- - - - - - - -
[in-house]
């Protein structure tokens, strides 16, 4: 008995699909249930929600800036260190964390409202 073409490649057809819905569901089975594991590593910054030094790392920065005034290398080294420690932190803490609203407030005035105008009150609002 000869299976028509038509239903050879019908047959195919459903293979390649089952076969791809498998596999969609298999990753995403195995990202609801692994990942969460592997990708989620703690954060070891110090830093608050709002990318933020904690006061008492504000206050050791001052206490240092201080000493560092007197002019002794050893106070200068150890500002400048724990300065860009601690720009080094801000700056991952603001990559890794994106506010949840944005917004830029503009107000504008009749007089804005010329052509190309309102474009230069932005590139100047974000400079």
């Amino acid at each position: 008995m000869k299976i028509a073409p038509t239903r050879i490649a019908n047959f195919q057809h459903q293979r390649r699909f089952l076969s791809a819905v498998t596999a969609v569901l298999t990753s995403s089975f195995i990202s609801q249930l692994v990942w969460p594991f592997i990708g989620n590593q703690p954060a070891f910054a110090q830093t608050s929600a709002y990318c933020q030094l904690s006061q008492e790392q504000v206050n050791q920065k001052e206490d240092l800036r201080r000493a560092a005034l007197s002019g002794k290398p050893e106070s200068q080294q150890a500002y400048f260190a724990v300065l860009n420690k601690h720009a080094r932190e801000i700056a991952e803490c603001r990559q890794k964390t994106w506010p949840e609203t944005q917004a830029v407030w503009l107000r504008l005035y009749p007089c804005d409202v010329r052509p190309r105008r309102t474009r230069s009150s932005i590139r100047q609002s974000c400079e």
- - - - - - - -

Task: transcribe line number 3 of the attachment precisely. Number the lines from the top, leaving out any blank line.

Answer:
């Amino acid at each position: 008995m000869k299976i028509a073409p038509t239903r050879i490649a019908n047959f195919q057809h459903q293979r390649r699909f089952l076969s791809a819905v498998t596999a969609v569901l298999t990753s995403s089975f195995i990202s609801q249930l692994v990942w969460p594991f592997i990708g989620n590593q703690p954060a070891f910054a110090q830093t608050s929600a709002y990318c933020q030094l904690s006061q008492e790392q504000v206050n050791q920065k001052e206490d240092l800036r201080r000493a560092a005034l007197s002019g002794k290398p050893e106070s200068q080294q150890a500002y400048f260190a724990v300065l860009n420690k601690h720009a080094r932190e801000i700056a991952e803490c603001r990559q890794k964390t994106w506010p949840e609203t944005q917004a830029v407030w503009l107000r504008l005035y009749p007089c804005d409202v010329r052509p190309r105008r309102t474009r230069s009150s932005i590139r100047q609002s974000c400079e």